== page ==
私たちは十二月の七日の日曜日の午後十二時半にエジンバラのくうこうに行きました。午後二時に妻とひこうきで日本の東京の成田に行きました。

私たちは月曜日のよるにあきはばらに行きました。あきはばらはとてもすてきですね。晩御飯を食べました。私たちおみやげ買いませんでした。

火曜日に東京のディズニーランドに行きました。:wink:

水曜日に新幹線「しんかんせん」でひろしまに行きました。水曜日の午後二時に宮島島「みやじましま」に行きました。宮島の厳島じんじゃを見ました。厳島じんじゃがうつくしですよ。

木曜日の朝に広島平和記念公園「ひろしまへいわきねんこうえん」に行きました。ひろしまへいわきねんこうえんはしずかなです。木曜日の午後一時に大阪に行きました。

木曜日に大坂城を見ました。

金曜日から土曜日までにしんかんせんで京都に行きました。金閣寺を見ました。龍安寺を見ました。とてもうつくしですよ。

日曜日にしんかんせんとちかてつとでんしゃとバスとあるいて高野山に行きました。(We stayed in a Buddhist じんじゃ for the night).

月曜日の朝にしんかんせんで富士山に行きました。(We stayed the night in a 旅館 which had an 温泉スパ)。富士山を見ました。(we saw it with no clouds :stuck_out_tongue_winking_eye:)

火曜日から土曜日までに東京に行きました。渋谷に行きました。東京スカイツリー に行きました。東京タワー に行きました。しんじゅくに行きました。皇居に行きました。お台場の日本科学未来館に行きました。レインボーブリッジを見ました。

金曜日に築地市場に行きました。寿司と刺身を食べました。味噌汁を飲みました。

私たちは土曜日にひこうきでイギリスに帰りました。:disappointed:


(We went to Edinburgh Airport on Sunday 7th December at 12:30. We flew to Narita Airport at 2pm.

Monday Night we went to Akihabara. It is cool. We ate dinner there. We did not buy any souvenirs.

We went to Tokyo Disneyland on Tuesday.

We went to Hiroshima on Wednesday by Bullet Train. At 2pm we went to Miyajima Island. We saw the Itsukushima Shrine. It is Beautiful!

Thursday morning we went to the hiroshima peace memorial park. It is a tranquil place. Then thursday afternoon at 1pm we went to Osaka. We saw Osaka Castle.

On Friday we went to Kyoto by bullet train, and stayed until saturday. We saw the Temple of the Golden Pavilion and Temple of the Peaceful Dragon. They are Very beautiful.

On Sunday we went to Koya San by Shinkansen, Subway, Train, Bus then foot :open_mouth: (the Temple stay was amazing - we also went and saw the Temple of Lanterns.

Monday morning we went to Fuji San. we stayed in a traditional Inn with an onsen spa. we managed to see fuji san with no cloud cover.

We went to Tokyo from Tuesday to Saturday. We went Shibuya (The crossing is awesome), to the Tokyo Skytree, Tokyo Tower, Shinjuku, the Imperial Palace. We went to the Museum of emerging science and innovation in Odaiba. We saw the Rainbow bridge.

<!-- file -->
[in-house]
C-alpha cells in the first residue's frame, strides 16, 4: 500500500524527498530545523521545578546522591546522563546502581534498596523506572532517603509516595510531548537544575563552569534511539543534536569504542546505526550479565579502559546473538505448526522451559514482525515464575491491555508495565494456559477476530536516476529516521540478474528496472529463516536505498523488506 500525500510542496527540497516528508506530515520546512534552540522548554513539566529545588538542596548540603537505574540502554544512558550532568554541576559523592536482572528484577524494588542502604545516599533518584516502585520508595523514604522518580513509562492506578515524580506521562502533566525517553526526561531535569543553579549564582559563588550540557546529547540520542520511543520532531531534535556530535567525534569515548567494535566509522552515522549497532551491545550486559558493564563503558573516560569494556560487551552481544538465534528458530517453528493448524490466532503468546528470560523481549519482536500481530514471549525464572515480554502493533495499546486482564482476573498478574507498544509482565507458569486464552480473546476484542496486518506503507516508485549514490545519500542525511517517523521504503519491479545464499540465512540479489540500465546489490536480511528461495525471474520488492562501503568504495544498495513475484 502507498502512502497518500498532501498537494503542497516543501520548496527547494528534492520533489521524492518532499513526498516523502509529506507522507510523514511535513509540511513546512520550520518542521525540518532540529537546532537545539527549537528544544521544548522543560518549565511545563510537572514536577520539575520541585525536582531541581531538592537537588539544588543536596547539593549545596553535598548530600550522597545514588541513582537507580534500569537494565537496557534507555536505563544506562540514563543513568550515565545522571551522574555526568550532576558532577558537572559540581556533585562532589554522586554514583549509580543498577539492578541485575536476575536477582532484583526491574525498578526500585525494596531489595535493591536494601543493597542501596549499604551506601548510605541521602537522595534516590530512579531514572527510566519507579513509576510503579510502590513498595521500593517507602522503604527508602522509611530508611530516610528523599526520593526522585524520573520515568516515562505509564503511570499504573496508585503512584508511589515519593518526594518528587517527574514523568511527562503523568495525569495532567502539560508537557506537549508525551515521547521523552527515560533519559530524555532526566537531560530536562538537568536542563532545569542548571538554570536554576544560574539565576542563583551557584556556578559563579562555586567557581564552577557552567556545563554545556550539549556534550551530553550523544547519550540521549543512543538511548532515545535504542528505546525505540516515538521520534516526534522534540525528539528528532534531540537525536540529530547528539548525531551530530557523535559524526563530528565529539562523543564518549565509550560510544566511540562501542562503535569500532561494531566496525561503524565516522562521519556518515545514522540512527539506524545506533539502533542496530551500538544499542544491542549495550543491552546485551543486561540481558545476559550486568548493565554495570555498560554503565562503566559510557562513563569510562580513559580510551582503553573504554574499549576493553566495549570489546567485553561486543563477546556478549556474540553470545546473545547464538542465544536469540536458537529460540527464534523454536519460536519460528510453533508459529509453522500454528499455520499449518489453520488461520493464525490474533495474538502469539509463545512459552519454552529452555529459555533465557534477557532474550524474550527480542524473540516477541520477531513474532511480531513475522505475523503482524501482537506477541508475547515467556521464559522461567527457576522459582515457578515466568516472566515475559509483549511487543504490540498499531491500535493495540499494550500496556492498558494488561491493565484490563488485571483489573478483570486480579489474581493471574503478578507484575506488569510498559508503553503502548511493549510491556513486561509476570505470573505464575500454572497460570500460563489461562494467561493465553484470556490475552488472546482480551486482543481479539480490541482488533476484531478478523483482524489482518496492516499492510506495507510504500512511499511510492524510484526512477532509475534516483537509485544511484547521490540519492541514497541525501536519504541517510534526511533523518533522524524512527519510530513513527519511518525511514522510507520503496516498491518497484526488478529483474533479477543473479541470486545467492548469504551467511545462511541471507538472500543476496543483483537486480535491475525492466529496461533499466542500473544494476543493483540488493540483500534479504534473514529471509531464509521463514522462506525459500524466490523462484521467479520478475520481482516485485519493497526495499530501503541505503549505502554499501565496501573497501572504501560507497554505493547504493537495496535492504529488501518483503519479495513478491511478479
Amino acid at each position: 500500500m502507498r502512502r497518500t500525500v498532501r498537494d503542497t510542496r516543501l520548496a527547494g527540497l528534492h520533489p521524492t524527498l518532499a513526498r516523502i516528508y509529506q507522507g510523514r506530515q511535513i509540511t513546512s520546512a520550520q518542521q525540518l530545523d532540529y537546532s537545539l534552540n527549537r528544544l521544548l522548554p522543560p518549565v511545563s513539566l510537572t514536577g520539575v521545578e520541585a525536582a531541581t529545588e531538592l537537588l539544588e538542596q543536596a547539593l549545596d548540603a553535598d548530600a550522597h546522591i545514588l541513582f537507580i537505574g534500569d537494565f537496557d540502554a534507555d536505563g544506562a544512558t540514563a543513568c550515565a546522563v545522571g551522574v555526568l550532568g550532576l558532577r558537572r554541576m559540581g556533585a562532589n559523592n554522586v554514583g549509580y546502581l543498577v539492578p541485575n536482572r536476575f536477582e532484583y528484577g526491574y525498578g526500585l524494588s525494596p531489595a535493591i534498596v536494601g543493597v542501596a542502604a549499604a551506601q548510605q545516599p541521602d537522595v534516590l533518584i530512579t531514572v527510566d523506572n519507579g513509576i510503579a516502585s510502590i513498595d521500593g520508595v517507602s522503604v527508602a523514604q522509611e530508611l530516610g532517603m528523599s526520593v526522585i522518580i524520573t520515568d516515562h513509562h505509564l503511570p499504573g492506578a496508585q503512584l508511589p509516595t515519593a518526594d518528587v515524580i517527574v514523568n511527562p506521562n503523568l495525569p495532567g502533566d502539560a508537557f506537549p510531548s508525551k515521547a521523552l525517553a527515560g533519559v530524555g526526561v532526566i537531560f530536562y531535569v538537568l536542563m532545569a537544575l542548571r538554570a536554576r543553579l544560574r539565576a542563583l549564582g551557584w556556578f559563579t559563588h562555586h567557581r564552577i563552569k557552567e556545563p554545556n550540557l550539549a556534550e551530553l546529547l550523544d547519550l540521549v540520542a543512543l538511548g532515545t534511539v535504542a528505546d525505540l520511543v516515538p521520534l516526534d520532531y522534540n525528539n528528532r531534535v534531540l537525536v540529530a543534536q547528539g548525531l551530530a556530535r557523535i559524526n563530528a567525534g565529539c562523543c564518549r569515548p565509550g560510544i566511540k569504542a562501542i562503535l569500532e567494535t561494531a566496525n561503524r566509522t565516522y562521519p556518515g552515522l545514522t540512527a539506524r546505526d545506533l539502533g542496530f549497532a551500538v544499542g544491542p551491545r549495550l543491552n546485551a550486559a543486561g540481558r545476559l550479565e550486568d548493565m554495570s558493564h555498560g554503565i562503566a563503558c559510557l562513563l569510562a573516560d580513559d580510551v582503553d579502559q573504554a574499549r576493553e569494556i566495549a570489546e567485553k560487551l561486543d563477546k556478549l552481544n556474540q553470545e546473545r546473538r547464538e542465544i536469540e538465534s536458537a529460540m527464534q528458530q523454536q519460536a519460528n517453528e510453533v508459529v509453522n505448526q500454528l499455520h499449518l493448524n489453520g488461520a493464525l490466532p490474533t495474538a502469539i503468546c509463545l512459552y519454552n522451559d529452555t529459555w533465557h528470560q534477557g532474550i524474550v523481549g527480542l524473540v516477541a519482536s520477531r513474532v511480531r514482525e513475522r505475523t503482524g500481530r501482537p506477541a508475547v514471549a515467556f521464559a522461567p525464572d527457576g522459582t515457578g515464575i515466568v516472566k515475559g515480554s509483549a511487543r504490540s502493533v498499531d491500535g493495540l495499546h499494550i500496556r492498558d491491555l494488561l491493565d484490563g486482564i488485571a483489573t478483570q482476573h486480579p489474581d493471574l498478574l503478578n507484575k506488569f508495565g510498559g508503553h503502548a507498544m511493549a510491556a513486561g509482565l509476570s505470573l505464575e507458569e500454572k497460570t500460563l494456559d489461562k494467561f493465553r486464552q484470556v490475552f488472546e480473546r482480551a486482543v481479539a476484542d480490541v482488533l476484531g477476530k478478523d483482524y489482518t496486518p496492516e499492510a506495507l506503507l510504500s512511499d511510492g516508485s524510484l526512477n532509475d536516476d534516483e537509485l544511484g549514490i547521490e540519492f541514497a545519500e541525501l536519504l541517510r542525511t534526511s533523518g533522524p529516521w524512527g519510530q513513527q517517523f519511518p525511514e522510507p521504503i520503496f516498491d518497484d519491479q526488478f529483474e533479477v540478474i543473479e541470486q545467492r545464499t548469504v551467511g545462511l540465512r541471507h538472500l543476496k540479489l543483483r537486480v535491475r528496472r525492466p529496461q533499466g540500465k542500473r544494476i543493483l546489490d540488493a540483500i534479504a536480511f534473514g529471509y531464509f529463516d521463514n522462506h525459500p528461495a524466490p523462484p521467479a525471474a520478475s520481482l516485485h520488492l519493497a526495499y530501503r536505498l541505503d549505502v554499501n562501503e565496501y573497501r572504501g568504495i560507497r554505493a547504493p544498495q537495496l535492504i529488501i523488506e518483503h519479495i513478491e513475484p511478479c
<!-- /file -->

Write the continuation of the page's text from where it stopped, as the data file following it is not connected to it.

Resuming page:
We went to Tsukiji fish market on the Friday. We ate sushi and sashimi, and drank miso soup.

We returned to the U.K. on Saturday :-(



Phew :sweat_smile:

Hopefully that is readable for you. I am sure I have missed out a few of the details of what we did (shopping and other places we visited too).

It was totally amazing, and we plan to return as soon as we are able.

JapanesePod101.com Verified
June 28th, 2015 at 05:03 PM
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ローレンスさん、

こんにちは。

すてきですね~。:smile::heart:

ハネムーンで日本に来たんですね。どうでしたか。どこに行きましたか。

Hello.

That's fantastic! So, you came to Japan on your honeymoon. How did you find it?

Where (which cities) did you go?


Natsuko (奈津子),

Team JapanesePod101.com

ローレンス
June 25th, 2015 at 06:28 PM
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先生、おはようございます。


僕はあまりお酒を飲みません。でも日本酒が大好きですよ。

僕は妻と私たちの結婚式で日本酒を飲みました。

私たちの結婚式はとても凄かったですよ。

私たちのハネムーンは日本に行きました。


(Sensei, good morning.

I don't drink alcohol very much, but I love Sake.

I drank Sake with my wife at our wedding.

Our wedding was totally amazing.

We went to japan on our Honeymoon.)

JapanesePod101.com Verified
June 19th, 2015 at 06:11 PM
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Christina san,

Konnichiwa. :smile:

ピンピン is onomatopoeia and indicates energetic and fresh.

For example,

彼はすっかり回復して、今ではピンピンしています。

Having completely recovered, he is up and around now.


My grandfather is ninety years old but still alive and kicking.

祖父は90才でピンピンしています。


Therefore, the “suri is good.”


Yuki 由紀

Team JapanesePod101.com

Christina
June 16th, 2015 at 08:31 AM
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There was a YouTube video I saw one time of a Japanese guy talking to Siri on his iPhone. At one point, he asks "元気ですか?" And then Siri responds with "ピンピンしてますよ。" What does that mean?